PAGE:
It was barely more than a year ago that Donte DiVincenzo started every regular season game for the Milwaukee Bucks, entering the playoffs as a key member of the core surrounding Giannis Antetokounmpo. Not only was he going to play a crucial role in Milwaukee's quest for a championship, but DiVincenzo seemed on the verge of an inevitable summer contract extension, cementing his place as a long-term cog for a team with hopes of competing for multiple championships.

The Bucks went on to win the title in 2021, a ringing endorsement of Antetokounmpo's unbelievable development into arguably the best player in the world and the front office's decision to push all its chips in for a championship. DiVincenzo played hobbled bystander instead of impact role player, though, forced to watch Milwaukee's title run from the sidelines after suffering a torn left ankle ligament midway through the first round of the playoffs.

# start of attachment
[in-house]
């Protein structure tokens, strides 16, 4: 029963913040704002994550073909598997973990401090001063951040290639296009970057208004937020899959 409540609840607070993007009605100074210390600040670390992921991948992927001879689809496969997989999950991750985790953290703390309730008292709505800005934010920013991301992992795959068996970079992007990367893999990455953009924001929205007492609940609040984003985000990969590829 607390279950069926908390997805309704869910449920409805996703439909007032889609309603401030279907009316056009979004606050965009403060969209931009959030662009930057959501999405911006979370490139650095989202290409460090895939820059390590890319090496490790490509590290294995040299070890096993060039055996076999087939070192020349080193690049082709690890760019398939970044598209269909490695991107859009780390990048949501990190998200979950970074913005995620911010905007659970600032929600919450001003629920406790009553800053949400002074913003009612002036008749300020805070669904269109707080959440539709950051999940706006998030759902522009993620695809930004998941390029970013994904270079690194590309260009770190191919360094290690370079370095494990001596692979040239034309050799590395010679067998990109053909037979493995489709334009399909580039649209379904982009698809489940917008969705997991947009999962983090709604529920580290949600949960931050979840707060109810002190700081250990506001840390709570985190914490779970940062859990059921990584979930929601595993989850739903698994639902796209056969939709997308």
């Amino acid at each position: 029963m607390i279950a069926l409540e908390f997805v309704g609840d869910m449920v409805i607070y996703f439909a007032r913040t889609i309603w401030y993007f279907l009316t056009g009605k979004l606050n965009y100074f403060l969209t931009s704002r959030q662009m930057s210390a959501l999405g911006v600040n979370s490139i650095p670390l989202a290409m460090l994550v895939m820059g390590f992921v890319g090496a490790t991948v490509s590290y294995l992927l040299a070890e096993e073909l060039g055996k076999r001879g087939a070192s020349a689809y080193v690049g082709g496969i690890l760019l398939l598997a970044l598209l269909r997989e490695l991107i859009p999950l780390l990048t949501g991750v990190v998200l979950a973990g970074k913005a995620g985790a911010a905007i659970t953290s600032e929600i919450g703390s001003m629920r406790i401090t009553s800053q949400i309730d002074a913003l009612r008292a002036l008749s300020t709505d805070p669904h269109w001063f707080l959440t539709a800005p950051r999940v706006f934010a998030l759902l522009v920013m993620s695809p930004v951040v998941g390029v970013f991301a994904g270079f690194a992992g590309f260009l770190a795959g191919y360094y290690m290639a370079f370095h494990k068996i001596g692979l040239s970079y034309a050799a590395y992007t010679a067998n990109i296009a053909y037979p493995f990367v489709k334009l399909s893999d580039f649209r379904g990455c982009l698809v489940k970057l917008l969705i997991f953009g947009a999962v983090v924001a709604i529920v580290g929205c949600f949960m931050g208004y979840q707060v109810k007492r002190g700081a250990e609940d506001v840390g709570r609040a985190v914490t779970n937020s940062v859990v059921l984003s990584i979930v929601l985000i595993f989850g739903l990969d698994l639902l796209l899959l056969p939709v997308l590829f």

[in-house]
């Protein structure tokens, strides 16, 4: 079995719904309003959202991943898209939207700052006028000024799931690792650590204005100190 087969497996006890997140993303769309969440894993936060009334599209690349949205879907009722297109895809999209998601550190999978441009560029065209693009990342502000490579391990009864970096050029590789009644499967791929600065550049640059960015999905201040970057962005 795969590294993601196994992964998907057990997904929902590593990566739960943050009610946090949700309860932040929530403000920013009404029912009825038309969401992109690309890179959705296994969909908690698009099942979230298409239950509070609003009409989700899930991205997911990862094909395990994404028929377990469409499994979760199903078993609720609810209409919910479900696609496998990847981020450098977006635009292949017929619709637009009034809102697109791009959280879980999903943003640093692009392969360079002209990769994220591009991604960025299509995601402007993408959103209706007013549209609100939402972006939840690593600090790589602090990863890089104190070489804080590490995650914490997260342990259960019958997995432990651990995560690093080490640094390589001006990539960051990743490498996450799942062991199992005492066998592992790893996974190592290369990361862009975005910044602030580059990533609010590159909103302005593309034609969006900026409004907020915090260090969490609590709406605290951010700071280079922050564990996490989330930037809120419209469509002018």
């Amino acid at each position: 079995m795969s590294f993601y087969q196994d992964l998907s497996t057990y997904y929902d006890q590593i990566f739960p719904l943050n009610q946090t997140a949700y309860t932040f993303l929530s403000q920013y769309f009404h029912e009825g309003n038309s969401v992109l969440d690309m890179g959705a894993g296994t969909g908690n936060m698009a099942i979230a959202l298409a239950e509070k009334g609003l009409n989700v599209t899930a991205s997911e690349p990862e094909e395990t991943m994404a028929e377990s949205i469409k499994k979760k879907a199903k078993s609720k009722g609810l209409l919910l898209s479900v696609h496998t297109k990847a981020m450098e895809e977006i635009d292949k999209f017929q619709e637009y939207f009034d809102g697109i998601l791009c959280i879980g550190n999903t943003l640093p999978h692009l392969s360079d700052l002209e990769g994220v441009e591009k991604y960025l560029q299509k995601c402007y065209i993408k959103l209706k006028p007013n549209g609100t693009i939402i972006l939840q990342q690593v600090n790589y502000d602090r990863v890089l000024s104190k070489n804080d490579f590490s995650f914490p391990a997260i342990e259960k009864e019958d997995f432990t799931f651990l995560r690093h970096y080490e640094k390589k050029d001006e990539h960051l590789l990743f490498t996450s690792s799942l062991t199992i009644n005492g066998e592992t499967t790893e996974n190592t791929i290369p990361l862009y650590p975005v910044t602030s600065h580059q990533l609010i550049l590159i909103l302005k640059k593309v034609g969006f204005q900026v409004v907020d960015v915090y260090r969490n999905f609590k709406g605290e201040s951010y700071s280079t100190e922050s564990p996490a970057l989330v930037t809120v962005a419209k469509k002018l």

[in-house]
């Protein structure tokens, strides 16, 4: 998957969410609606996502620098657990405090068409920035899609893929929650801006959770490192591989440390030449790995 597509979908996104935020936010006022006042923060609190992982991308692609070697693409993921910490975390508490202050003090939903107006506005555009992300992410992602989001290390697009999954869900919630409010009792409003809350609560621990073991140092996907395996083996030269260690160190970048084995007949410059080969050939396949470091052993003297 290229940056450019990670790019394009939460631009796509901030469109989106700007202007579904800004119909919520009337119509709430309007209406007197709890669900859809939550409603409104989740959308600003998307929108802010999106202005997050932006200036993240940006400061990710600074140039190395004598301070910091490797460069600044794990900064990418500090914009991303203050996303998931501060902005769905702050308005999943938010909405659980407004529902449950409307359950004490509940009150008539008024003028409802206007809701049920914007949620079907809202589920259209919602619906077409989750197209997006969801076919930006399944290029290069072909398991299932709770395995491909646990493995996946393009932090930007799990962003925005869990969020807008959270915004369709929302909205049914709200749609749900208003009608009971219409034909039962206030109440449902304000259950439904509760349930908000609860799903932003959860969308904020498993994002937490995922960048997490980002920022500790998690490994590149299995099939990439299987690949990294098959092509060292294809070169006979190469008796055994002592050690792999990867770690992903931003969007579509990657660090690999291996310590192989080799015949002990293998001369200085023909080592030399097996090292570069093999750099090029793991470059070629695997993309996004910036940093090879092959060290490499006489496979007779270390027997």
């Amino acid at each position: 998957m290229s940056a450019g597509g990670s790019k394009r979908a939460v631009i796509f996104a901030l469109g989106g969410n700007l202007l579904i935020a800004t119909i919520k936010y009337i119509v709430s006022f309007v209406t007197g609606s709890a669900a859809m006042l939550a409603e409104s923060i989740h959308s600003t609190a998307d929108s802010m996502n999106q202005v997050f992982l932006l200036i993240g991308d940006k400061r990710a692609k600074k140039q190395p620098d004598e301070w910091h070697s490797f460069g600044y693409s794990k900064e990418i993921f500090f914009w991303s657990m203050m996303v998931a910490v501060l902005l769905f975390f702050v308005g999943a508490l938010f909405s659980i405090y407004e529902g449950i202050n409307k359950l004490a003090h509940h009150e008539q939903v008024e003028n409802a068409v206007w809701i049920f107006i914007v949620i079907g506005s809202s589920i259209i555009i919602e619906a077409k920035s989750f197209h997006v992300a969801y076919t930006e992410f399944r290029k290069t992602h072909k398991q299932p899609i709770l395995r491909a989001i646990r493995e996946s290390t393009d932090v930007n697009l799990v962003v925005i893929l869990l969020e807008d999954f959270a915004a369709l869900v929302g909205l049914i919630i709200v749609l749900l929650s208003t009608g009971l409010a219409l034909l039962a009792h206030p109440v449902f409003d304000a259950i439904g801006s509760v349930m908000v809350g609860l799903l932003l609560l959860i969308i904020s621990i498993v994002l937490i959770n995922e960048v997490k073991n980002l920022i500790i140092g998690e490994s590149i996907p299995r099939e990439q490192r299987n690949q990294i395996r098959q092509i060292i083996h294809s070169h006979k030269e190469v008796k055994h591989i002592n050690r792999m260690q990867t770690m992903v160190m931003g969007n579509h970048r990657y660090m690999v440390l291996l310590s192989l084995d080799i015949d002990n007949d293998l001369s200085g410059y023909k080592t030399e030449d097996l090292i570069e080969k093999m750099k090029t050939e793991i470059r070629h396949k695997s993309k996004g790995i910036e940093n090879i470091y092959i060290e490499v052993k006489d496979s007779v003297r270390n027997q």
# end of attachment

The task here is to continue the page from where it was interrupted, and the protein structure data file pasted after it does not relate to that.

Not even his slow recovery from corrective surgery nor his February trade to the Sacramento Kings portended the dispiriting development that befell DiVincenzo next. Just one year removed from his seemingly ironclad place in the Bucks' present and future, the former first-round pick was coming off the bench for the lottery-bound Kings. Sacramento didn't even think of enough DiVincenzo to tender him a qualifying offer, freeing him from the confines of restricted free agency this summer.

The Kings' intentional and befuddling loss turned into the Golden State Warriors' gain. Donte DiVincenzo is an ideal replacement Gary Payton II with the defending champions, and has a golden opportunity with the Warriors to ultimately recoup much of the money he lost during a frustrating and forgettable 2021-22 season.

“Coming off the injury, it's not hidden — I got off to a slow start,” DiVincenzo said, per Dalton Johnson of NBC Sports Bay Area. “Percentages weren't there, everything wasn't there. I was still trying to get traction and everything. Then getting traded, it just weighs on you. Now I have a full complete offseason to start developing more and get acclimated to this system. I think once I get acclimated to the system and everything that they do, everything will take off from there.”